Plenty of the read
This member of the
Campanulaceae family was described by Mats Thulin in 1980. It is only
found in the cliffs of Mauritius, where it is disappearing from,
because of imported insects. It grows in small pockets of peat on
the step cliffs with some water and some sun. It raises for 40
centimetres, the flowers are pale blue, and besides seeds, it might
be possible to reproduce it from cuttings.
The plants are dusted
by birds, and it secretes scarlet-red nectar. Only two other plants
does that: Trochetia blackburniana and Trochetia
boutoniana, both also from Mauritius.
A team of Danish
researchers led by Jens Olesen (Aarhus University) has been studying
these Mauritian flowers to determine why red nectar evolved. They
point out that, since red nectar is extremely rare, it is unlikely
to provide any pollinating advantage, otherwise it would occur more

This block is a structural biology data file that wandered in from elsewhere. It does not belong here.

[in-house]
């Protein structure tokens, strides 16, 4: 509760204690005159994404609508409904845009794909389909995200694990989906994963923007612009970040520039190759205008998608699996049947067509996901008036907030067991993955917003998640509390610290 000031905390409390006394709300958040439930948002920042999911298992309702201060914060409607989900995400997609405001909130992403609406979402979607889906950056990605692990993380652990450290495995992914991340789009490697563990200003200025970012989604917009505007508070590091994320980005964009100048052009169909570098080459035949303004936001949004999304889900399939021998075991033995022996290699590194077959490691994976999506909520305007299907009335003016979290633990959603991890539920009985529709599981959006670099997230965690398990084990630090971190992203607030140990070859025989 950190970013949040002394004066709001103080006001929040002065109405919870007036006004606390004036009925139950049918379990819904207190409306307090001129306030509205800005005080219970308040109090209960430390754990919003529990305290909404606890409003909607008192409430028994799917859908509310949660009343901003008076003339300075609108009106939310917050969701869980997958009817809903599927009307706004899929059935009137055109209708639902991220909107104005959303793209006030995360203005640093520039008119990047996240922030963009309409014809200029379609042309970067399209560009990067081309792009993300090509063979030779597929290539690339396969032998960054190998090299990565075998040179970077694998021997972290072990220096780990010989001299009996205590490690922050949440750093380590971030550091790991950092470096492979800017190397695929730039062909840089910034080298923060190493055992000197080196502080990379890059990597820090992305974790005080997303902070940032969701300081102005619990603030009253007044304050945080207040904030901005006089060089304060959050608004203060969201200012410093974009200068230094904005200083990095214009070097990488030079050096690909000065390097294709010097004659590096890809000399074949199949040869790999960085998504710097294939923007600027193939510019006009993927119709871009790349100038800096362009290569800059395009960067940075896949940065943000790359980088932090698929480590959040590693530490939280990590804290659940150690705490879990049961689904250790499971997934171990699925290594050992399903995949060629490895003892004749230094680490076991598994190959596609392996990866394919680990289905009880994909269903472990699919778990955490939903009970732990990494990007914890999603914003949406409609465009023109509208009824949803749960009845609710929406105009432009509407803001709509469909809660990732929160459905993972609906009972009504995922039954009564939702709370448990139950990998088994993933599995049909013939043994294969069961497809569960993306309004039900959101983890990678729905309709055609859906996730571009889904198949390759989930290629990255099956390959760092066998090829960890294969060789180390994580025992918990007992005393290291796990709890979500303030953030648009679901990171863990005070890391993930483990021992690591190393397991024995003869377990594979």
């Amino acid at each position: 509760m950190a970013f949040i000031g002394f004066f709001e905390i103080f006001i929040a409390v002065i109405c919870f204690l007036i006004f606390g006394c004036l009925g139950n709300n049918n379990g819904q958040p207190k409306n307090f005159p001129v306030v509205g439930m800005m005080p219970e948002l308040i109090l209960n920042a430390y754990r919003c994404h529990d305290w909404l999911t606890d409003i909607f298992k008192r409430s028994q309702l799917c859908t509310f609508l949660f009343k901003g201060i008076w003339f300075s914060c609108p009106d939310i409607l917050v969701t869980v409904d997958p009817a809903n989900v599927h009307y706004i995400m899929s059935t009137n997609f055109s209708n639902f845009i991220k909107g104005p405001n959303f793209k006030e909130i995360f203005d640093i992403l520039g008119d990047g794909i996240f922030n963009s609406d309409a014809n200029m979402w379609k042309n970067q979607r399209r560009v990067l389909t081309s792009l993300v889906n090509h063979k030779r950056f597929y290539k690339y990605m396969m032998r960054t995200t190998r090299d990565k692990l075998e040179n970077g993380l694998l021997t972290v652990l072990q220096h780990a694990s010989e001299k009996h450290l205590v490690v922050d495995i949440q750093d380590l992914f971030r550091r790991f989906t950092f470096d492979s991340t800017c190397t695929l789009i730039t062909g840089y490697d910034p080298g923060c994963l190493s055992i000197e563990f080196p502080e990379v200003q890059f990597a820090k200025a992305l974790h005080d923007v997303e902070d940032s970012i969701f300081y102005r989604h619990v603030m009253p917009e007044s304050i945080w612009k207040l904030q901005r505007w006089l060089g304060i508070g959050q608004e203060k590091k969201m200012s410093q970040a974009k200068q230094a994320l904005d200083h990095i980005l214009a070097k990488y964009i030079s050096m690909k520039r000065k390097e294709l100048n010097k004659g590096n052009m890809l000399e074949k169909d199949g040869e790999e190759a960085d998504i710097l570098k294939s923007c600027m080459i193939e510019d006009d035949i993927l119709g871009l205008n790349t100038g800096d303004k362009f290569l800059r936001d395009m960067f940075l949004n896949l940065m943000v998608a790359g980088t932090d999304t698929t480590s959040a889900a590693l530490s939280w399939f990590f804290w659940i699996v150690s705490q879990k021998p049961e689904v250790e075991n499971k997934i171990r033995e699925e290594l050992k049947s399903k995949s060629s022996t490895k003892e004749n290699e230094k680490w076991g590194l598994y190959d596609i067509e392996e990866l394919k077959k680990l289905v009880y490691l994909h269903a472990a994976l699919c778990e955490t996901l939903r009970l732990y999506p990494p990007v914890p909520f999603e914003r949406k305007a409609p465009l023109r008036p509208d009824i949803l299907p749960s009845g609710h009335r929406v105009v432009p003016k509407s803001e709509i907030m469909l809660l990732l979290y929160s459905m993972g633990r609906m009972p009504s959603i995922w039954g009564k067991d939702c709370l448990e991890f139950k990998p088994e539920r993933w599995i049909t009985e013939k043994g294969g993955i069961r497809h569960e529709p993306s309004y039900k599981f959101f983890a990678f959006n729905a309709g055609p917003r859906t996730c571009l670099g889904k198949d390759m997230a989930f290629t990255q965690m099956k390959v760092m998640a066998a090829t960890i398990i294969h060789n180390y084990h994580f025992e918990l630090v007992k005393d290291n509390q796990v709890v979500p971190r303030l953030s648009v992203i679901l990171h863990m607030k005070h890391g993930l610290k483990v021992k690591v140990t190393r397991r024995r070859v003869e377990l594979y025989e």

commonly. Does the red substance act as a signal or warning? During
observations, the researchers witnessed birds stealing nectar and
tearing flowers to pieces and concluded that 'seeing red' doesn't
deter nectar thieves or protect flowers.
Olesen and colleagues
instead suggest that red nectar may have coevolved with a
pollinating bird species that is now extinct. Since the 16th
century, the island of Mauritius has been steadily losing native
species due to habitat destruction and over-hunting. By 1680, 28
bird species had disappeared. Today there are just 11 native bird
species, eight of which are endangered. Perhaps the riddle of red
nectar may be answered by a ghost from the past. In the hope of
pinning down this ghost, the researchers are currently searching
among recently extinct Mauritian birds for likely candidates.